14th Court of Appeals reverses ruling in legal malpractice case involving Houston attorney Andrina De Anda

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"We conclude the trial court abused its discretion when it denied (appellant Andrina) De Anda’s combined motions because De Anda established that the lawsuit had been pending for a very short time when the motion was filed, and that she had diligently pursued, but not received, discovery relevant to the issue of her damages in that time," the court wrote.

14th Court of Appeals reverses ruling in legal malpractice case involving Houston attorney Andrina De Anda

A trial court erred when it granted summary judgment in favor of an attorney who was sued for fraud and legal malpractice, the 14th Court of Appeals has found.

"We conclude the trial court abused its discretion when it denied (appellant Andrina) De Anda’s combined motions because De Anda established that the lawsuit had been pending for a very short time when the motion was filed, and that she had diligently pursued, but not received, discovery relevant to the issue of her damages in that time," the court wrote.

De Anda claimed Houston lawyer Jason Webster failed to pass on her share of the proceeds from a settlement following a suit linked to the ownership of two energy companies.

De Anda alleged Webster committed legal malpractice, fraud, and breaches of the fiduciary duties he owed as her attorney, the court's July 26 opinion states.

The attorney first objected to the suit on jurisdiction grounds, but was told the by judge sitting in the 127th District Court in Houston to refile and ask for summary judgment. He did so and the motion was granted, with prejudice.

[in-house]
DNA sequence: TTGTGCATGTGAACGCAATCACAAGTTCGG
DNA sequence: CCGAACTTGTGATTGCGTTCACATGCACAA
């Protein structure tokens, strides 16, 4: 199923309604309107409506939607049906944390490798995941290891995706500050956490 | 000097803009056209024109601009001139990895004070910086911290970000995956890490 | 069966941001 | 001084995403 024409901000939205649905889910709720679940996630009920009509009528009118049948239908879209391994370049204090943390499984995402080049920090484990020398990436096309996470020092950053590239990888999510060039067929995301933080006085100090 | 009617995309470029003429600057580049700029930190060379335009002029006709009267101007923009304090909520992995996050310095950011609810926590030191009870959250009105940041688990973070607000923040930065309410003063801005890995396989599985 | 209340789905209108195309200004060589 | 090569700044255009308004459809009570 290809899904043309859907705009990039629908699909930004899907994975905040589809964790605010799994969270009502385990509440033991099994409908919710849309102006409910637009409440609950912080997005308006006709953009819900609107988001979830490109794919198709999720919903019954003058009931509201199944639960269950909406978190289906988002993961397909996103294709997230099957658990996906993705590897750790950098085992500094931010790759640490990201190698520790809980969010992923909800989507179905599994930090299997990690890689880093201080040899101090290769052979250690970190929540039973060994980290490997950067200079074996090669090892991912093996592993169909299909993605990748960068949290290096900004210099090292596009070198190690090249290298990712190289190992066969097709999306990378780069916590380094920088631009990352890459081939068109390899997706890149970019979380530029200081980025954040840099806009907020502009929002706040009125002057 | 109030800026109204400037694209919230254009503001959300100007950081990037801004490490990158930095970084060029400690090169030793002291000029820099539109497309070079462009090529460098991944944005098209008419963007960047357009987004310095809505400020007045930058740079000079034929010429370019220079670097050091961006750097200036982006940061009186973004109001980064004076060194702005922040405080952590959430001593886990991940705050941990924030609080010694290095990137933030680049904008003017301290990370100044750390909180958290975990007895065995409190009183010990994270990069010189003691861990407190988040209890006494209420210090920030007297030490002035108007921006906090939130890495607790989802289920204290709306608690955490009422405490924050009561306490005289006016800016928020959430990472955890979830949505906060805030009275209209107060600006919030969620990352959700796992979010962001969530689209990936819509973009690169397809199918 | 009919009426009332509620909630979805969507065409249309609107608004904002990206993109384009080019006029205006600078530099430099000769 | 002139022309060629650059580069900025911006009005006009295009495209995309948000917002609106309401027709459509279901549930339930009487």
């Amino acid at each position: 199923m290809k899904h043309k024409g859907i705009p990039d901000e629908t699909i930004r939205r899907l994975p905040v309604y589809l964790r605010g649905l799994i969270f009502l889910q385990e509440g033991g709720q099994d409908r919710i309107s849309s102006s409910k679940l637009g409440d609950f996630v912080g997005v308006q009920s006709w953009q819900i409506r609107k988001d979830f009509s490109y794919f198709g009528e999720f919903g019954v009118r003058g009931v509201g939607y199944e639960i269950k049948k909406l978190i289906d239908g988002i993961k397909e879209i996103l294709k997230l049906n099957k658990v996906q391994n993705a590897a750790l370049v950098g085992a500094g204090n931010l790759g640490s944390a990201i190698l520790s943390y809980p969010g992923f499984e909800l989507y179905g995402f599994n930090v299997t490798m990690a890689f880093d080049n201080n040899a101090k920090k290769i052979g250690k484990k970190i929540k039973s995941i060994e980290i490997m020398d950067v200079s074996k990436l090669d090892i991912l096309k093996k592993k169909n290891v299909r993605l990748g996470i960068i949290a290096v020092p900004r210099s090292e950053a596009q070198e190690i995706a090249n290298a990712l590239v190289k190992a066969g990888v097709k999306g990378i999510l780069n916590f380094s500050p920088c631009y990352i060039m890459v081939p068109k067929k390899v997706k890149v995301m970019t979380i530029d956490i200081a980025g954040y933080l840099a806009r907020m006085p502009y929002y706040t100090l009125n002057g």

The appeals court found the lower court abused its discretion by failing to allow a continuance on the summary judgment and by dealing with the matter without full discovery.

Justice J. Brett Busby in the 14th Court of Appeals, remanded the case back to the trial court for further actions.

The underlying case relates to a dispute over a settlement reached via mediation over the proceeds from energy companies Cornell Solutions and Cornell Holdings.

It stems from a $50,000 investment made by De Anda and her husband, Richard Garza, in the companies. The money was borrowed from Garza's father and entitled the couple to 10 percent ownership in the companies.

Two years later, the companies' principal told the couple, who were at the point in the process of divorcing, that the firm was in financial difficulties.

Webster, of the Webster Law Firm, represented both De Anda and her husband. A settlement of more than $1.1 million was hammered out and De Anda claimed she was told by the lawyer this was to be divided up with her estranged husband. She received nothing from the settlement, she alleges.

"Instead, Webster allegedly notified Garza that De Anda had requested proceeds, and Garza obtained a favorable ruling from the court hearing the divorce regarding his ownership of the proceeds," the court opinion states.

De Anda's appeal against the trial court's finding of summary judgment in favor centered on its dismissal of parts of an affidavit filed by her legal expert and its rejection of a motion of continuance of summary judgment to compel further discovery.

 

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